Ask a Fool: Should I Stop Putting Money in the Stock Market Until After a Correction?

Q: The current bull market recently became the longest in history, and the S&P 500 and Nasdaq are at all-time highs. Should I stop putting new money into the stock market?

It's true the present bull market is the longest in history. Furthermore, by several indicators, the market is expensive in a historical context. For example, the so-called "Buffett indicator," which is an expression of total stock market capitalization as a percentage of GDP, has never been higher.

Even so, this doesn't mean you should stop investing. For one thing, it's impossible to time the top of the market. Just because this bull market is the longest in history doesn't mean it won't keep climbing. It's entirely possible that the S&P 500 could rise by another 10%, 20%, or even more before a correction comes.

Having said that, now may be a good time to make some defensive investments. For example, stocks with strong track records of dividend growth tend to do better than their non-dividend-paying counterparts during downturns. Real estate investment trusts (REITs), utility stocks, and consumer staples are also generally defensive types of investments.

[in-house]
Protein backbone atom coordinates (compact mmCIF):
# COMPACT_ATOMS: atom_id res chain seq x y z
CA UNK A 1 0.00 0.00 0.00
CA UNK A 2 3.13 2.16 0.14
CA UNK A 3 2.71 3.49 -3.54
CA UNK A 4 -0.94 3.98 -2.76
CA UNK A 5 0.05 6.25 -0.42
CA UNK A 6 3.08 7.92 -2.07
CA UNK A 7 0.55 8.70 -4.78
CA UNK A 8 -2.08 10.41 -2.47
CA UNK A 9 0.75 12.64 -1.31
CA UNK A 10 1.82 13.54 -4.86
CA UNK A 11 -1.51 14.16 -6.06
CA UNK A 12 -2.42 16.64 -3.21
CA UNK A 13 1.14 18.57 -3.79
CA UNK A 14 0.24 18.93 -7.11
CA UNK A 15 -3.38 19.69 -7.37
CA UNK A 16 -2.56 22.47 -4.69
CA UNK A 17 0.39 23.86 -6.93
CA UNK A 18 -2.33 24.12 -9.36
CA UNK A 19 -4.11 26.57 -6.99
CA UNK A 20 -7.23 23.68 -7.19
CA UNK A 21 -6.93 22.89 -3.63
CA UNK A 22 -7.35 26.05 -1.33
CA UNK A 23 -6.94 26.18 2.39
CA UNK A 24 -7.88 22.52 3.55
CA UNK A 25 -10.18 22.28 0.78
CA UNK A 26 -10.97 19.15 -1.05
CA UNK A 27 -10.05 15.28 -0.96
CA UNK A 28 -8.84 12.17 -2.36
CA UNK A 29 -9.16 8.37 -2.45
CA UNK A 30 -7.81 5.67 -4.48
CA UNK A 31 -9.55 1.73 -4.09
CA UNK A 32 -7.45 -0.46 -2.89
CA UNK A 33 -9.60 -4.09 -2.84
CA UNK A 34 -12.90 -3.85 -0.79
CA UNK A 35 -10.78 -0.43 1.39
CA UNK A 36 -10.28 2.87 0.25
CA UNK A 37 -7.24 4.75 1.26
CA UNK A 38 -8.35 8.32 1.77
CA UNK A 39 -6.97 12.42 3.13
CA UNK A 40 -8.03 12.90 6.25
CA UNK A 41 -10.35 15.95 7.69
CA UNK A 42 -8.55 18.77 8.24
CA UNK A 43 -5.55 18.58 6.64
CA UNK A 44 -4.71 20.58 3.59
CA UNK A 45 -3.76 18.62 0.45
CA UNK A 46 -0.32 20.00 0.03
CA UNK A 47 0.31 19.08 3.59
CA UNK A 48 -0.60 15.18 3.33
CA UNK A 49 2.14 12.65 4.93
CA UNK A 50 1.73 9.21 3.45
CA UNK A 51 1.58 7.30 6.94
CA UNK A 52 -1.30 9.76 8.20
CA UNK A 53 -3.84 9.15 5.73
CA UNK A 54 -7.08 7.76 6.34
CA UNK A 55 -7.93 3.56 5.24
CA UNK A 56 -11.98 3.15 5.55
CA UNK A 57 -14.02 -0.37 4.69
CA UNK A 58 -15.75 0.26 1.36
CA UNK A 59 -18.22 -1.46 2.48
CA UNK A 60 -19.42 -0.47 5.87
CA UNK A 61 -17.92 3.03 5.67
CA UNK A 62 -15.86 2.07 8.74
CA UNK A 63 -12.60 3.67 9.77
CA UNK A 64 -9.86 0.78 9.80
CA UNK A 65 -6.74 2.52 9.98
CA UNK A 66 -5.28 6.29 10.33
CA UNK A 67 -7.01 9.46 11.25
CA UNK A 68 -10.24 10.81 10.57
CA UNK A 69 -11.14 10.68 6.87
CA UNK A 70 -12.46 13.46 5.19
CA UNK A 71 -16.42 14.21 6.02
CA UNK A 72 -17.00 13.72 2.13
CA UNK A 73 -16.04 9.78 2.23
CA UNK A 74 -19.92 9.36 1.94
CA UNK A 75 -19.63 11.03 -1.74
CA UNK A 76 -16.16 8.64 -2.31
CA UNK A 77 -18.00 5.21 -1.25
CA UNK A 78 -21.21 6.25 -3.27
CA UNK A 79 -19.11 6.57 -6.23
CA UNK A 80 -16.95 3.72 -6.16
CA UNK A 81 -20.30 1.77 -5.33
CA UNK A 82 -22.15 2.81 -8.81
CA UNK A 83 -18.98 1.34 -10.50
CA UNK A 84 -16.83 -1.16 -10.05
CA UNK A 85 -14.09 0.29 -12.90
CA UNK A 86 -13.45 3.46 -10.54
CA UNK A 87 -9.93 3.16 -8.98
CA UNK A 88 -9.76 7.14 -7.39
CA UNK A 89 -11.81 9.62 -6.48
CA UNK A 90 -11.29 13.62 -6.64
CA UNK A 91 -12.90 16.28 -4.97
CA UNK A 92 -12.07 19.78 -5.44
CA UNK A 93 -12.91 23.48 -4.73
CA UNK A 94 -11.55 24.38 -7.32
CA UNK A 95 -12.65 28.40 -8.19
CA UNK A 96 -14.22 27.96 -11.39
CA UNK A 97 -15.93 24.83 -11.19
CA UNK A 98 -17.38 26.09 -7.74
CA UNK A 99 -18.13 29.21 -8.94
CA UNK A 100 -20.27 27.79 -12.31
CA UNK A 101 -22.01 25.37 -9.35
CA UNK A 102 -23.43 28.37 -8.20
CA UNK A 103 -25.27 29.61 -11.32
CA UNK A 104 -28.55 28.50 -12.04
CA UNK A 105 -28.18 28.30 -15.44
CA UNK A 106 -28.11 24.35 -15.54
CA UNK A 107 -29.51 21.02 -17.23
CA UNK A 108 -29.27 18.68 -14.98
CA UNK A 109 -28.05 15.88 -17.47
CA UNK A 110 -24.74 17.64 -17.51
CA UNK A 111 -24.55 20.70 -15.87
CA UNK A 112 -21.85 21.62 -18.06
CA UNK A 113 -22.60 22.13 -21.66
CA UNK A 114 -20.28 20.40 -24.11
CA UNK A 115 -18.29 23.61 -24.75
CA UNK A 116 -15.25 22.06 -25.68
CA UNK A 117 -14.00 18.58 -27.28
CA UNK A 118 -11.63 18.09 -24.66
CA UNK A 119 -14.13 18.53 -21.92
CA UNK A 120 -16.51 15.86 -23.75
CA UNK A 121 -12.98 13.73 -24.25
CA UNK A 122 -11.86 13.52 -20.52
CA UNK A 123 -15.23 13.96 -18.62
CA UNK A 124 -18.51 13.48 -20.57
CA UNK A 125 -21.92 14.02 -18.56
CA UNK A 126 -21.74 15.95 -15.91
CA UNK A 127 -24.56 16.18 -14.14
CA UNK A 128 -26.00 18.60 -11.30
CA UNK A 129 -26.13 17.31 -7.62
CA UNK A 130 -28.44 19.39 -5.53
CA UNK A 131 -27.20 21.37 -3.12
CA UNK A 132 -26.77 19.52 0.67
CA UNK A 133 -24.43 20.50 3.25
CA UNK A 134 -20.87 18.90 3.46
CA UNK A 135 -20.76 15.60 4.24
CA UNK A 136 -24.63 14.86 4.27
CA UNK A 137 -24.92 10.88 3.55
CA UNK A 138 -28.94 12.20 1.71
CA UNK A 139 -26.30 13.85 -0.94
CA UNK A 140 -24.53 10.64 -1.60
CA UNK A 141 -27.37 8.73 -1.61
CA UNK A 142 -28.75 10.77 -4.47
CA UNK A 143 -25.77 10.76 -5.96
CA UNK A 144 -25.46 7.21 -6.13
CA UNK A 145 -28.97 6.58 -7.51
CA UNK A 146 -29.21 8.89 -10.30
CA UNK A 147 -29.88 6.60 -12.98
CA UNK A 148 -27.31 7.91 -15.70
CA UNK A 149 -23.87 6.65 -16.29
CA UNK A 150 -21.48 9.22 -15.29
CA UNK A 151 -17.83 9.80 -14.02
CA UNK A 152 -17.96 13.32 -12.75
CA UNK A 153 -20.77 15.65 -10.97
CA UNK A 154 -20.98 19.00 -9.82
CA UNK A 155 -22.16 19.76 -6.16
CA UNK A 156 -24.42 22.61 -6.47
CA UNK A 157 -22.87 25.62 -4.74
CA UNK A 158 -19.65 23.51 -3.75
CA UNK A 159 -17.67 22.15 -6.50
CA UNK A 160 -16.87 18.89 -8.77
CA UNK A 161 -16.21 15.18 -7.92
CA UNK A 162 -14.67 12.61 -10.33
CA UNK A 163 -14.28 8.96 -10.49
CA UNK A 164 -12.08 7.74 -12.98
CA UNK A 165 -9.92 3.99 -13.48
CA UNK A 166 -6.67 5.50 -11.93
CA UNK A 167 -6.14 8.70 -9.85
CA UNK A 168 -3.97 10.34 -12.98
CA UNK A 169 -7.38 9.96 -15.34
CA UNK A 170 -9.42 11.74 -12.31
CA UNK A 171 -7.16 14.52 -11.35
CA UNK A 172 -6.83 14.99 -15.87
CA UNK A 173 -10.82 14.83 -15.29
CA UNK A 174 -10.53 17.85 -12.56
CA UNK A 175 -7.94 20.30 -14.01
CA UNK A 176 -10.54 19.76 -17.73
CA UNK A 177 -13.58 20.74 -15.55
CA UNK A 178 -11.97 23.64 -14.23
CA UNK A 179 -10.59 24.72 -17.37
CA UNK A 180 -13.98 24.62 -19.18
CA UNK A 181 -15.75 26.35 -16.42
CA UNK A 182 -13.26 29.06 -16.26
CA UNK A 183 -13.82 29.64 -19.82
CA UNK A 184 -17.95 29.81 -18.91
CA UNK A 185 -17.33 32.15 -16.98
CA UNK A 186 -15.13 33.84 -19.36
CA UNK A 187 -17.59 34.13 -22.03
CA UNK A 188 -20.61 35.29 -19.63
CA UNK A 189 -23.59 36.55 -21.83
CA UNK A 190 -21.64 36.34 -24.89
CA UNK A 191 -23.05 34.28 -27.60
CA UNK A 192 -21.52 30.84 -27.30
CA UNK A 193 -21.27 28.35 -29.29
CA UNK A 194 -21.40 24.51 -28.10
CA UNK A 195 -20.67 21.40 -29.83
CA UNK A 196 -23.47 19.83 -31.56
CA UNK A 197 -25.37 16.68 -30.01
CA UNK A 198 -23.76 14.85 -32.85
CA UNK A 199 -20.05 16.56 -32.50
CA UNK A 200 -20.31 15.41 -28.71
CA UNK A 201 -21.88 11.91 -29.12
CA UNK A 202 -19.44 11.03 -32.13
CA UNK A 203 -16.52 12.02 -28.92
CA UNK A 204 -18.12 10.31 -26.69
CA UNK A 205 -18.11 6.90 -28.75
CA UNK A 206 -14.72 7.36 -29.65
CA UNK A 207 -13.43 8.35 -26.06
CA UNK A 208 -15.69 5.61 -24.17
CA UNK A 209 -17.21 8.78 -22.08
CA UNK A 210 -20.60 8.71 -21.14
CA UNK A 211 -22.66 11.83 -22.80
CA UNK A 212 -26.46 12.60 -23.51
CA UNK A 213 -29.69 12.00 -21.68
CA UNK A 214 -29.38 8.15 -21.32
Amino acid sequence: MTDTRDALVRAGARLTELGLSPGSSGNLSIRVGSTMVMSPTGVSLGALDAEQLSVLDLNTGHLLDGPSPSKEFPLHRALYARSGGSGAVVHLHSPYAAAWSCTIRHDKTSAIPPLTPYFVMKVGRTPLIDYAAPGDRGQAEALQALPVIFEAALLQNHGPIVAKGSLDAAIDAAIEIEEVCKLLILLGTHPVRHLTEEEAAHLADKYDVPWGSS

With stocks like these, you'll be taking steps to limit your downside risk if the market takes a turn for the worse, but you'll also be putting your money to work and setting yourself up for income and profit if the market continues to make new highs.

As a final thought, it's never a bad time to invest from a long-term perspective. Even if you had invested in the S&P 500 at its 2007 peak before the financial crisis hit, you'd be sitting on a 140% total return right now.

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